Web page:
Another volunteer, Leneheng, has been working with the community since she was in her teens. “Sometimes people are hesitant when I offer to help because of my age,” says the 20-year-old who is passionate about children and their right to education. But her age can be an advantage when dealing with the children whose fundamental rights she hopes to advocate for.
At the Thaba-tsoeu Health Centre, we meet Retsekisoang Mahao, chief of the 130-household Moholokoane Village. He is a tall, serious-looking man but when he smiles, it reaches his eyes. “I am happy to meet everyone here today and we are very thankful for all the assistance that has been rendered to us. Please convey our thanks to the people of your country,” says Mahao as he slowly removes his straw hat to address his audience.
Having spent the week interacting with community leaders and volunteers and experiencing the incredible hospitality of the World Vision Lesotho team, their overall sentiment rings loud and clear: For the children of Lesotho to have a better future in terms of health and education. It is no coincidence that it is perfectly aligned with the objectives of World Vision Malaysia.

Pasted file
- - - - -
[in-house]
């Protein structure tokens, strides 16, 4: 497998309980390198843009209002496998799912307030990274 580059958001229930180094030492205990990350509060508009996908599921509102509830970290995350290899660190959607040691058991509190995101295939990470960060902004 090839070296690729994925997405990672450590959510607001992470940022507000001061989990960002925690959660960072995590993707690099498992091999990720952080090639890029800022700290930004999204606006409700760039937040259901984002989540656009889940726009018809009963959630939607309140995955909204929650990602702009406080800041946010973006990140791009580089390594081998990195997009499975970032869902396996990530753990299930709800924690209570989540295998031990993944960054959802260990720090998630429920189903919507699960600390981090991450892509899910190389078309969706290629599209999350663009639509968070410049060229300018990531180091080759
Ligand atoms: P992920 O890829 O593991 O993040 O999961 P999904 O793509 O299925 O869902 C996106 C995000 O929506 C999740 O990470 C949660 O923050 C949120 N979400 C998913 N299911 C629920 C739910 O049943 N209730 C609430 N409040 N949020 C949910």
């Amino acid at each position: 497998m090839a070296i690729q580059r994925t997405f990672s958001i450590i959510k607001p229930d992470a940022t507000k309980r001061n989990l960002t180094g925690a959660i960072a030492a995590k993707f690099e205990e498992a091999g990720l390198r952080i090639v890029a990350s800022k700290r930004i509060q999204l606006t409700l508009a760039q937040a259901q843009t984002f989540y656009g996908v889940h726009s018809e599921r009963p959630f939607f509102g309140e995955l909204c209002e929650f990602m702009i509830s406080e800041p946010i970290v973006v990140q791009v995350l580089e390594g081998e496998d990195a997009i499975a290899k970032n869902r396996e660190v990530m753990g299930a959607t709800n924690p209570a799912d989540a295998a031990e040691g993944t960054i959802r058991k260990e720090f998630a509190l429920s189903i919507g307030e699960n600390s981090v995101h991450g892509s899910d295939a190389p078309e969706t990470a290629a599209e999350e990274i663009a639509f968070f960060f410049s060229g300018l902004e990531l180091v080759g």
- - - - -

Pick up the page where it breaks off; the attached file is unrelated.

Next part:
While no one can tell for certain how long the drought will last, and even if it rains the adverse effects may still linger. But if there is one thing I have learnt from my time spent in Lesotho, it is that the people will wear the effects of this climate catastrophe like the battle scars of the nation’s journey to recovery. Until that moment arrives, the people of Lesotho — hopeful and highly motivated — would certainly benefit from a helping hand extended by the world community.
In adherence to World Vision Malaysia’s guidelines on child safety, we are not at liberty to reveal the exact locations of the sponsored children and schools we visited. This article first appeared on Mar 26, 2018 in The Edge Malaysia. Read the full story by subcribing to our digital copy.